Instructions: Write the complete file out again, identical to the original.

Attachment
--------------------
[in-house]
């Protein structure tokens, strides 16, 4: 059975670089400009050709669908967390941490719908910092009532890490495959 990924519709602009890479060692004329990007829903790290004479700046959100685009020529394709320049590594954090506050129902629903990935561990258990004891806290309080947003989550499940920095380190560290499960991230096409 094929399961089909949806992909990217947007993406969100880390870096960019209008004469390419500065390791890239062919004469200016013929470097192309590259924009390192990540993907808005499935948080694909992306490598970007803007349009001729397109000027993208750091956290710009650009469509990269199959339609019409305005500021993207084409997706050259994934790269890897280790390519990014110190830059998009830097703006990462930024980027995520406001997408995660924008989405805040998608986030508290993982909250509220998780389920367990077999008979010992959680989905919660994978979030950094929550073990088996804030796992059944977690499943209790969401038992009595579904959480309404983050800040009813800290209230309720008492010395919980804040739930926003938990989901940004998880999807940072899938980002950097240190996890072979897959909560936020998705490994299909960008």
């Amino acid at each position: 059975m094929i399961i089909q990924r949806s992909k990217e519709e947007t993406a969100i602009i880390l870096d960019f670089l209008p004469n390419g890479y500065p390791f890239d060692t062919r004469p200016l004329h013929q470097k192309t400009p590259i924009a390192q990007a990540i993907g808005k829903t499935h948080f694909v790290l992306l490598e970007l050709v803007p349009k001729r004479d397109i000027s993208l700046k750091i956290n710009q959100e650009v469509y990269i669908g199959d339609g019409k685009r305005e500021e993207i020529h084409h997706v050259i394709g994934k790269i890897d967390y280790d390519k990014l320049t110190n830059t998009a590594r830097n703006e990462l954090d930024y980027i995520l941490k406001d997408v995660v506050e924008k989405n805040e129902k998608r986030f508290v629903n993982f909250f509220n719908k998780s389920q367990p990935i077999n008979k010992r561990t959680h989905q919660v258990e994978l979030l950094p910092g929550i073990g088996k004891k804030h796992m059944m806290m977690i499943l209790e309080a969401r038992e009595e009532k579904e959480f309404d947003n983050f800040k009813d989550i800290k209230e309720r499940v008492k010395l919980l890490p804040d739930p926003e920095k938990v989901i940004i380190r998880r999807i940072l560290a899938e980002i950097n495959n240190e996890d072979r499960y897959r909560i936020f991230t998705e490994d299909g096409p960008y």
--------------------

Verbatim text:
[in-house]
């Protein structure tokens, strides 16, 4: 059975670089400009050709669908967390941490719908910092009532890490495959 990924519709602009890479060692004329990007829903790290004479700046959100685009020529394709320049590594954090506050129902629903990935561990258990004891806290309080947003989550499940920095380190560290499960991230096409 094929399961089909949806992909990217947007993406969100880390870096960019209008004469390419500065390791890239062919004469200016013929470097192309590259924009390192990540993907808005499935948080694909992306490598970007803007349009001729397109000027993208750091956290710009650009469509990269199959339609019409305005500021993207084409997706050259994934790269890897280790390519990014110190830059998009830097703006990462930024980027995520406001997408995660924008989405805040998608986030508290993982909250509220998780389920367990077999008979010992959680989905919660994978979030950094929550073990088996804030796992059944977690499943209790969401038992009595579904959480309404983050800040009813800290209230309720008492010395919980804040739930926003938990989901940004998880999807940072899938980002950097240190996890072979897959909560936020998705490994299909960008």
């Amino acid at each position: 059975m094929i399961i089909q990924r949806s992909k990217e519709e947007t993406a969100i602009i880390l870096d960019f670089l209008p004469n390419g890479y500065p390791f890239d060692t062919r004469p200016l004329h013929q470097k192309t400009p590259i924009a390192q990007a990540i993907g808005k829903t499935h948080f694909v790290l992306l490598e970007l050709v803007p349009k001729r004479d397109i000027s993208l700046k750091i956290n710009q959100e650009v469509y990269i669908g199959d339609g019409k685009r305005e500021e993207i020529h084409h997706v050259i394709g994934k790269i890897d967390y280790d390519k990014l320049t110190n830059t998009a590594r830097n703006e990462l954090d930024y980027i995520l941490k406001d997408v995660v506050e924008k989405n805040e129902k998608r986030f508290v629903n993982f909250f509220n719908k998780s389920q367990p990935i077999n008979k010992r561990t959680h989905q919660v258990e994978l979030l950094p910092g929550i073990g088996k004891k804030h796992m059944m806290m977690i499943l209790e309080a969401r038992e009595e009532k579904e959480f309404d947003n983050f800040k009813d989550i800290k209230e309720r499940v008492k010395l919980l890490p804040d739930p926003e920095k938990v989901i940004i380190r998880r999807i940072l560290a899938e980002i950097n495959n240190e996890d072979r499960y897959r909560i936020f991230t998705e490994d299909g096409p960008y």